Put health into Suffolk's devolution deal says Matt Hancock

West Suffolk MP Matt Hancock will find life outside government very different.

Former Health Secretary and West Suffolk MP Matt Hancock has called for devolution to include health and social care. - Credit: Sarah Lucy Brown

West Suffolk MP and former Health Secretary Matt Hancock has called for more devolution to "unleash the potential of Suffolk" - and for health and social care to be run locally.

The government is currently looking at plans to extend devolution deals in England - giving new powers to county-level authorities, although whether current county council structures would be retained is not clear.

Mr Hancock told this week's Westminster Hall debate on levelling up in East Anglia: "Through devolution, we can help to level up.

"In Suffolk, there is support from the county council, the district council and all the MPs. That devolution should include the devolution of health because there is no greater levelling up than in health."

He said that combining health and social care in the deal would improve people's lives and their economic prospects: "That is what levelling up is all about."

Government minister Neil O'Brien from the Department for Levelling Up said the strength of local government had been shown during the pandemic - and while nowhere had got everything right, it had fulfilled a very important role.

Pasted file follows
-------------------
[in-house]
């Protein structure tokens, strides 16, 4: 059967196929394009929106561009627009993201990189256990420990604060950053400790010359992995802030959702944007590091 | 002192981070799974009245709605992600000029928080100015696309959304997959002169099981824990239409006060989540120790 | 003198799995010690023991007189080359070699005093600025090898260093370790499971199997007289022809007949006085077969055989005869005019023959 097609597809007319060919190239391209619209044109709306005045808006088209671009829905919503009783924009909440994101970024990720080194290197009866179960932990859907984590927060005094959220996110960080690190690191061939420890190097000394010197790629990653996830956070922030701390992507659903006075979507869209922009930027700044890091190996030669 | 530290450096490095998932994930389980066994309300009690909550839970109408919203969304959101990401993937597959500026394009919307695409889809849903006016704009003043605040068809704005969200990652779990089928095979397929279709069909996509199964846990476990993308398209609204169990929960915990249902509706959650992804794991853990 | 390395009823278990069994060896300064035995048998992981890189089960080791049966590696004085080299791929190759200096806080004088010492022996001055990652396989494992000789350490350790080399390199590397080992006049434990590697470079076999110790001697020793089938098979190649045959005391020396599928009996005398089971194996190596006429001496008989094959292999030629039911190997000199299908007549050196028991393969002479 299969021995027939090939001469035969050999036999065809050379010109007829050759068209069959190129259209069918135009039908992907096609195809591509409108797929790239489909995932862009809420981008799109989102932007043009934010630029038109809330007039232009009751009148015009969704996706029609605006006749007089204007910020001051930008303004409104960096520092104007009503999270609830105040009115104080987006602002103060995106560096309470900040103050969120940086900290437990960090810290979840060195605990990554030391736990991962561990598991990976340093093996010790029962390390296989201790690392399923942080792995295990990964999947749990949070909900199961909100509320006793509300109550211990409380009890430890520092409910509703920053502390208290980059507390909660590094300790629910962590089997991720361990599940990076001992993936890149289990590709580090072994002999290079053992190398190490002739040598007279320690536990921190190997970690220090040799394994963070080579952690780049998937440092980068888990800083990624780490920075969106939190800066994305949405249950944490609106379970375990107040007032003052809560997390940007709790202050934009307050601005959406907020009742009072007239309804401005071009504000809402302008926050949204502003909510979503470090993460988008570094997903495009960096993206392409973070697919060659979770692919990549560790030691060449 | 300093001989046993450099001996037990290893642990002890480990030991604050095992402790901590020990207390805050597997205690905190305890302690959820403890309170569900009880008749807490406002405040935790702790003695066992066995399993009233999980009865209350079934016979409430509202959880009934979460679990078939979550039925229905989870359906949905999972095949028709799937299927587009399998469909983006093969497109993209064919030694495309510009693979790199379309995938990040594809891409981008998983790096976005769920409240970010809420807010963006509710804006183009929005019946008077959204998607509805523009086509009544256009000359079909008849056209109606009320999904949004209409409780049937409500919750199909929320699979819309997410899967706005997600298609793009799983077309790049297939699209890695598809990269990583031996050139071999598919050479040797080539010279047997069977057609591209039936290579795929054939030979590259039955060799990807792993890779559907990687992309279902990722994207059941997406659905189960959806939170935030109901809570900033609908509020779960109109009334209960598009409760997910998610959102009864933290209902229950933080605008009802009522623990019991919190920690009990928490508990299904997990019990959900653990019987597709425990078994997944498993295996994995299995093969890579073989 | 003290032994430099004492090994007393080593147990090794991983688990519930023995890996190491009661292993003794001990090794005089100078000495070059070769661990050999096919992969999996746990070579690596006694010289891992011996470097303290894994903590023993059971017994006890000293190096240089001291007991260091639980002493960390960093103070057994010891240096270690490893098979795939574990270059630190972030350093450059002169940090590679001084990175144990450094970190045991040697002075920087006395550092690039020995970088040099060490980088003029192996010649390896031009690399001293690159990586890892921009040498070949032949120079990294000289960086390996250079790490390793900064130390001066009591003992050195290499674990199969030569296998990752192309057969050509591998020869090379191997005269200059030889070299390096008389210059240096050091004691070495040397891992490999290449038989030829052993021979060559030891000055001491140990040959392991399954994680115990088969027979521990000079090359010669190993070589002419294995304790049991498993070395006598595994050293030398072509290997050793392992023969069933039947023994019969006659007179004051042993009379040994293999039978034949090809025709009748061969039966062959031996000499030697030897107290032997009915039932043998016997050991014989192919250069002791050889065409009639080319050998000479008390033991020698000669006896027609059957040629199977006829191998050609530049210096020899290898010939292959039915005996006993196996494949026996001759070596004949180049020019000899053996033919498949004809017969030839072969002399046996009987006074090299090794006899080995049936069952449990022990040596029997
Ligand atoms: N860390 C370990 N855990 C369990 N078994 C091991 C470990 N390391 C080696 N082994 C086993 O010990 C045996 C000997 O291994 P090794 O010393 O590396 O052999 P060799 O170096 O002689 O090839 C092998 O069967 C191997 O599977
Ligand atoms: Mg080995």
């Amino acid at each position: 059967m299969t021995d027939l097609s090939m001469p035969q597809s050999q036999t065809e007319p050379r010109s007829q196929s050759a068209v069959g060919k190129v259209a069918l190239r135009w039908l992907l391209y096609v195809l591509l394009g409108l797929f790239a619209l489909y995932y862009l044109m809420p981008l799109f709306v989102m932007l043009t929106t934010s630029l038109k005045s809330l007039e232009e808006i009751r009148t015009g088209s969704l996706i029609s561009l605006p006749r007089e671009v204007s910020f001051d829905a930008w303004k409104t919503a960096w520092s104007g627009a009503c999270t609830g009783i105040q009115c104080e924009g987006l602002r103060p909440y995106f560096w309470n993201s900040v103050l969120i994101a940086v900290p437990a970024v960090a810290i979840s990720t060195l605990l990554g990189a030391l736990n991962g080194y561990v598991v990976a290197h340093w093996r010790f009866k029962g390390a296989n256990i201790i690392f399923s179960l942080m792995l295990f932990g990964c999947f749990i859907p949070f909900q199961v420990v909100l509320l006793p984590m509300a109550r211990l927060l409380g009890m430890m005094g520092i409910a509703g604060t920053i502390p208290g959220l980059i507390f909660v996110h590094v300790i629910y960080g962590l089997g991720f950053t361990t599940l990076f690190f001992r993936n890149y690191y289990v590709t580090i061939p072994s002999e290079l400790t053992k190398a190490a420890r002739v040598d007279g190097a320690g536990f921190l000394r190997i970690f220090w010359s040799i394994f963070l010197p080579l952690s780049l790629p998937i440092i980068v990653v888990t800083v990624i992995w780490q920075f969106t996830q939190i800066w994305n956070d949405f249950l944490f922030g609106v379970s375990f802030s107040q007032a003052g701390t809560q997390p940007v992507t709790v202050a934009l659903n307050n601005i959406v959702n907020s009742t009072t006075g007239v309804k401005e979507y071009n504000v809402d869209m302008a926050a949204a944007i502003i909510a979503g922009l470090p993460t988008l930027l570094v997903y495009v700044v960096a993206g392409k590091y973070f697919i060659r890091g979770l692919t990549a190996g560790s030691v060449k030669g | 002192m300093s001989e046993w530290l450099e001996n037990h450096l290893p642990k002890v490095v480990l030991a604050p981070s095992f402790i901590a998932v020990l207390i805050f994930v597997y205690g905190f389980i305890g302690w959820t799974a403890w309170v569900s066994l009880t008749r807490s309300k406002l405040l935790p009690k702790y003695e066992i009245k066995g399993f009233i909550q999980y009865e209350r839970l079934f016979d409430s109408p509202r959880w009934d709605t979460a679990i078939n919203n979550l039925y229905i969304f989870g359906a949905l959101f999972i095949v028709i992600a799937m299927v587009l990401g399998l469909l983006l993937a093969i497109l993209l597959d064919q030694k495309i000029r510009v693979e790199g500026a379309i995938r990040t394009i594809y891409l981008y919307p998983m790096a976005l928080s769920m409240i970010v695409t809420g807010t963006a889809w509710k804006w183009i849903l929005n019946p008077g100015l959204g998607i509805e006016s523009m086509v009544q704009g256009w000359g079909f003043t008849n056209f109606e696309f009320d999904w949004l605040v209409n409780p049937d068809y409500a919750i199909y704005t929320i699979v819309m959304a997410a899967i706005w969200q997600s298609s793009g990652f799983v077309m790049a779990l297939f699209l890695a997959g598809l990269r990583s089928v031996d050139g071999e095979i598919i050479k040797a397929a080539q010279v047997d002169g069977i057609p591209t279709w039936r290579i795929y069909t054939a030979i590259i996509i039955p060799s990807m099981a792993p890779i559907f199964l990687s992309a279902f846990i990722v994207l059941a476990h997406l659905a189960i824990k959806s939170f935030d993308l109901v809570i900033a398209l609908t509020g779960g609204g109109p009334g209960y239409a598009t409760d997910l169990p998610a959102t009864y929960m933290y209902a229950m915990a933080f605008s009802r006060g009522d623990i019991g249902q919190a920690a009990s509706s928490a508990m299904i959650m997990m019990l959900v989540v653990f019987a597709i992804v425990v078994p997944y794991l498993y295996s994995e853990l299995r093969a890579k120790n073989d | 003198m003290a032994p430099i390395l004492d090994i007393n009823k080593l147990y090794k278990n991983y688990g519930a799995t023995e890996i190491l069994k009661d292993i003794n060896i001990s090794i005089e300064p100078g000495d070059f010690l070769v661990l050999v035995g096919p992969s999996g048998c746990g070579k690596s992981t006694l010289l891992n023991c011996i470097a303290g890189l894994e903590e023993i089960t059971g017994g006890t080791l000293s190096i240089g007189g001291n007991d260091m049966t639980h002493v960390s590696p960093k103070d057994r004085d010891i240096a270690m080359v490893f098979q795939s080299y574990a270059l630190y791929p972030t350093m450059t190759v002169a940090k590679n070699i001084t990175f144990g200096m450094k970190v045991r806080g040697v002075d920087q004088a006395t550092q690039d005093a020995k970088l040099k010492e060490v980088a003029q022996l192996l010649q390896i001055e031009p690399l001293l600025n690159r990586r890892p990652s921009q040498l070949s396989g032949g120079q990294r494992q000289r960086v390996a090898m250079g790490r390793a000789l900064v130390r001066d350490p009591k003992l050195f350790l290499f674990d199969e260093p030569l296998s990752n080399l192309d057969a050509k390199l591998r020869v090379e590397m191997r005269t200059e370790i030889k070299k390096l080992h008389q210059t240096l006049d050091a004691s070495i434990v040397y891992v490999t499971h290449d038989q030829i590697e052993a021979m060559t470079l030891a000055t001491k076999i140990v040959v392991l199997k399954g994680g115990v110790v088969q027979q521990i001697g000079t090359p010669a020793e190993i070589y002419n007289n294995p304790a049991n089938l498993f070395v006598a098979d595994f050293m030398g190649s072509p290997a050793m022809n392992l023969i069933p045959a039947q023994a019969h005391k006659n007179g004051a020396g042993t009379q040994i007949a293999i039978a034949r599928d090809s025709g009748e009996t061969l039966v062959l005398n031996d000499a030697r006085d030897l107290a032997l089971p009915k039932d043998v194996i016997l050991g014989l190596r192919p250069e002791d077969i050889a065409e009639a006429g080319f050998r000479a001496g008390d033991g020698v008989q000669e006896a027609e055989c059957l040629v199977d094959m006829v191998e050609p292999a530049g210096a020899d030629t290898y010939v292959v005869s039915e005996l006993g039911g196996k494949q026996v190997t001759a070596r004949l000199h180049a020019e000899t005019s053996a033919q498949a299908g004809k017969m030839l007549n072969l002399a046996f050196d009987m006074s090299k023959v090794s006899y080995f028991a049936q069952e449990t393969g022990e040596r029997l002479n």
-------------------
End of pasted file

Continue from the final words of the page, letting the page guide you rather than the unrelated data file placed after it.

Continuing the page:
He said there had been a failed attempt to get devolution across Suffolk and Norfolk a few years ago (which was accepted in Suffolk but rejected by council leaders in Norfolk) but now there had been some strong county-based bids.

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He added: "Nothing, including health issues (raised by Matt Hancock) is off the table. That could be a big win for the devolution agenda."

Exact powers for devolution would have to be agreed with the government and the structure would also have to be defined - in many places it has been accompanied by a directly-elected mayor.

Another issue that would need to be decided is whether policing would be included in a devolution deal - in some places police administration has been included but in others the role of police and crime commissioner has remained separate.

The prospect of devolution returned last summer when the government announced it was planning to publish a White Paper on the subject in the autumn.

That still has not arrived - in November ministers said it was expected to be published in January but so far there has been no sign of it.